I balked, but was also intrigued, when Lara suggested that what I sought wasn’t a career but a spiritual path: to know my own mind and to rely on it. To find inner wisdom and follow it. She pointed me to an online Enneagram test, which indicates that I am a type 6: the Loyal Skeptic. At heart I do not trust anything, including and especially my own heart. I am afraid and worrying and anxious, always strategizing and grasping for control, and I constantly poll the people around me when I try to make any decision. Wondering how to be an artist, I looked to the artists I’ve worked for, and to books with clear instructions and activities. At Lara’s suggestion, I completed an entire “Life Design” module from the 1979 self-help book Wishcraft, which involved making detailed lists of the attributes of my ideal environment, my ideal day. I made a chart of the activities I find most enjoyable and rated them along the axes of “Mind, body or spiritual?” “Alone or with someone?” “Planned or spontaneous?” “Fast or slow-paced?” I learned that what I most wanted was time, hours and hours of it in which I could read or walk or have deep, meandering conversations with others, with myself. I wanted to be an experiential sieve, filtering experience through me without trying to direct it. For me, this is what it means to be a writer, to make writing the center of my life. While art is often framed as a business, a career path, or a series of accomplishments with external rewards, I remind myself that my real work is to be less oriented toward specific goals and more open to whatever moves me. To yield, over and over. To accept that I must continually indulge the universe.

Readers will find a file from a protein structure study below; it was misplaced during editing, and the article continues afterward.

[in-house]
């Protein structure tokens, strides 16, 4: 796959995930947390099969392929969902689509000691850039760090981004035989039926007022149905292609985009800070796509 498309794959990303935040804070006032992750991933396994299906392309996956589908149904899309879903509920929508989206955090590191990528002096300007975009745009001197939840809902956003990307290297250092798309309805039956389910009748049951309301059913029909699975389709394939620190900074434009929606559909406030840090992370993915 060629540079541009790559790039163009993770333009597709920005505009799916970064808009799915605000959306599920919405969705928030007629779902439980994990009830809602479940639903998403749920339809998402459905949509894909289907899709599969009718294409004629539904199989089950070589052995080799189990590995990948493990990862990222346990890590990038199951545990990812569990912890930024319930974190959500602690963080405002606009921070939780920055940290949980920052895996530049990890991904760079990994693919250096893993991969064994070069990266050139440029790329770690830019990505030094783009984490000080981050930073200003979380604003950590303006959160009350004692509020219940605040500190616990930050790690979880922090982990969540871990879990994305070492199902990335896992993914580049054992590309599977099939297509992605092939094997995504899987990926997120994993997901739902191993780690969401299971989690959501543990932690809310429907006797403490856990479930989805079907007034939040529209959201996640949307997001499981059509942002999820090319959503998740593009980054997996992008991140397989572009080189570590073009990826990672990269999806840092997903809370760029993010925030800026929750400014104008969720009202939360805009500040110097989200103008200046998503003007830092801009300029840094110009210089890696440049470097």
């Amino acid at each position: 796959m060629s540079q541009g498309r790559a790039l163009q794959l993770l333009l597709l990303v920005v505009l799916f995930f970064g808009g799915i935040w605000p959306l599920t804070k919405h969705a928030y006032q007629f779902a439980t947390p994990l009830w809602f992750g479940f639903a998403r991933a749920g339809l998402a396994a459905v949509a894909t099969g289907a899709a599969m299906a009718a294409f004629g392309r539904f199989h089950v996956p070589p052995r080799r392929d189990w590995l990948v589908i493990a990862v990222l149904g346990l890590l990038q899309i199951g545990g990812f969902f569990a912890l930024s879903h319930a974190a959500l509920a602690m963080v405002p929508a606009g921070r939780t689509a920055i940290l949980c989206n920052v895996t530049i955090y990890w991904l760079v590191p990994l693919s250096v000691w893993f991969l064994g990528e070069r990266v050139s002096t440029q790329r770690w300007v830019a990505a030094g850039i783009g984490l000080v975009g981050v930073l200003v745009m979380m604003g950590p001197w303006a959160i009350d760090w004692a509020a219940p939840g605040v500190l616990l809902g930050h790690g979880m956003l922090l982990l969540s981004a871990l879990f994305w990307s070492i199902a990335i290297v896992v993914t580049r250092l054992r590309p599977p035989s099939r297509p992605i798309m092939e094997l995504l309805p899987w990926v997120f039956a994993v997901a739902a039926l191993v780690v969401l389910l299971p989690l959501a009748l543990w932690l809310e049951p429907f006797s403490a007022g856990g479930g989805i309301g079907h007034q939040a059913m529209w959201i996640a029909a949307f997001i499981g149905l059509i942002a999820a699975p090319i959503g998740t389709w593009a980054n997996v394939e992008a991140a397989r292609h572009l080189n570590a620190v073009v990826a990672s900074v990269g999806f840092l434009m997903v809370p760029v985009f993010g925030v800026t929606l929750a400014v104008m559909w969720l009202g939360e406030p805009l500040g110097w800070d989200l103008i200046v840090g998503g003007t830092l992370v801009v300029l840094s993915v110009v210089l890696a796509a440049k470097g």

Once I decided my purpose was to find meaning, I began to Google that purpose. “Logotherapy” is the word for therapy to help people find meaning in their lives: the lifelong quest for self-reliance, inner guidance I realized I was looking for with Lara. I found Chelsea’s copy of Man’s Search for Meaning: An Introduction to Logotherapy on our bookshelves, in the section I’d labeled “Self-Help/The Cosmos,” which housed my Enneagram book and books on astrology and mindfulness, a miniature woo section. The author, Viktor Frankl, was imprisoned in a series of concentration camps during the Holocaust. In a setting where human life was treated as if it had no value, he gained insight into the importance of finding meaning in your actions, even under the most nihilistic conditions possible. Unlike Freud, who believed humans to be driven by “the mere gratification and satisfaction of drives and instincts, or in merely reconciling the conflicting claims of id, ego and superego, or in the mere adaptation and adjustment to society and environment,” Frankl believed that every human life and decision has meaning, and that human beings are driven by a desire to find that meaning or sense of purpose. Yet at the time of the book’s writing, the late 1940s, he found his patients suffering from “the feeling of the total and ultimate meaninglessness of their lives . . . They are haunted by the experience of their inner emptiness, a void within themselves.” I can relate to this void, this inner emptiness, this sense of meaninglessness. Frankl’s patients were responding, presumably but not exclusively, to the violence and horrors of the Holocaust, but for me, meaninglessness arises out of a sense that the world is being destroyed by human-made climate change, that the violence of white supremacy ravages the lives of people of color, and that as a white woman in an affluent country my existence contributes to both the destruction of the planet and the violence of white supremacy. Even the writing I contribute is an example of this. Not to mention the bare fact that death comes for us all. So what meaning or purpose could I possibly find? Why should I spend my time reading self-help books, meditating, writing about both, while the world burns?